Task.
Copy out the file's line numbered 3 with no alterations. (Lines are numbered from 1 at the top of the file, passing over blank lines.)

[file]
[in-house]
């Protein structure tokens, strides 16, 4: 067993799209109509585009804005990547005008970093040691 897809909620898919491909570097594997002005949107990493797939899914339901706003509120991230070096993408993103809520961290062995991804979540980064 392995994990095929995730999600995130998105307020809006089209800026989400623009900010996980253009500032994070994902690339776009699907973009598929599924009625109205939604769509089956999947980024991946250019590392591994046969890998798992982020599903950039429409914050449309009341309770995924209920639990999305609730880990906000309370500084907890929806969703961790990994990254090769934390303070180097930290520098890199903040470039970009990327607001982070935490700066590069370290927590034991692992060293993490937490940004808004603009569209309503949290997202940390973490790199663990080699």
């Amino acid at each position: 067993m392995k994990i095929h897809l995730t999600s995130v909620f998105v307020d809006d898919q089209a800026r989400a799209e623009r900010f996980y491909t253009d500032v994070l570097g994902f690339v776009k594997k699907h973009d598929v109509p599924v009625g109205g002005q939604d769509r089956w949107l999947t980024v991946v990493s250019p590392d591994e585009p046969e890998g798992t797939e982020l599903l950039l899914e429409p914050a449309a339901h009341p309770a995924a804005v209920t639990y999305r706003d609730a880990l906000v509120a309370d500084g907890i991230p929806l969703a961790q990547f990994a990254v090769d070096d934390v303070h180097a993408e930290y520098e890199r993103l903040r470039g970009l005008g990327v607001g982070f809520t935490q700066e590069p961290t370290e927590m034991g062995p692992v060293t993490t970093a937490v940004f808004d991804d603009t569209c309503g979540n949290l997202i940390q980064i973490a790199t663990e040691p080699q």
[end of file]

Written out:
């Amino acid at each position: 067993m392995k994990i095929h897809l995730t999600s995130v909620f998105v307020d809006d898919q089209a800026r989400a799209e623009r900010f996980y491909t253009d500032v994070l570097g994902f690339v776009k594997k699907h973009d598929v109509p599924v009625g109205g002005q939604d769509r089956w949107l999947t980024v991946v990493s250019p590392d591994e585009p046969e890998g798992t797939e982020l599903l950039l899914e429409p914050a449309a339901h009341p309770a995924a804005v209920t639990y999305r706003d609730a880990l906000v509120a309370d500084g907890i991230p929806l969703a961790q990547f990994a990254v090769d070096d934390v303070h180097a993408e930290y520098e890199r993103l903040r470039g970009l005008g990327v607001g982070f809520t935490q700066e590069p961290t370290e927590m034991g062995p692992v060293t993490t970093a937490v940004f808004d991804d603009t569209c309503g979540n949290l997202i940390q980064i973490a790199t663990e040691p080699q």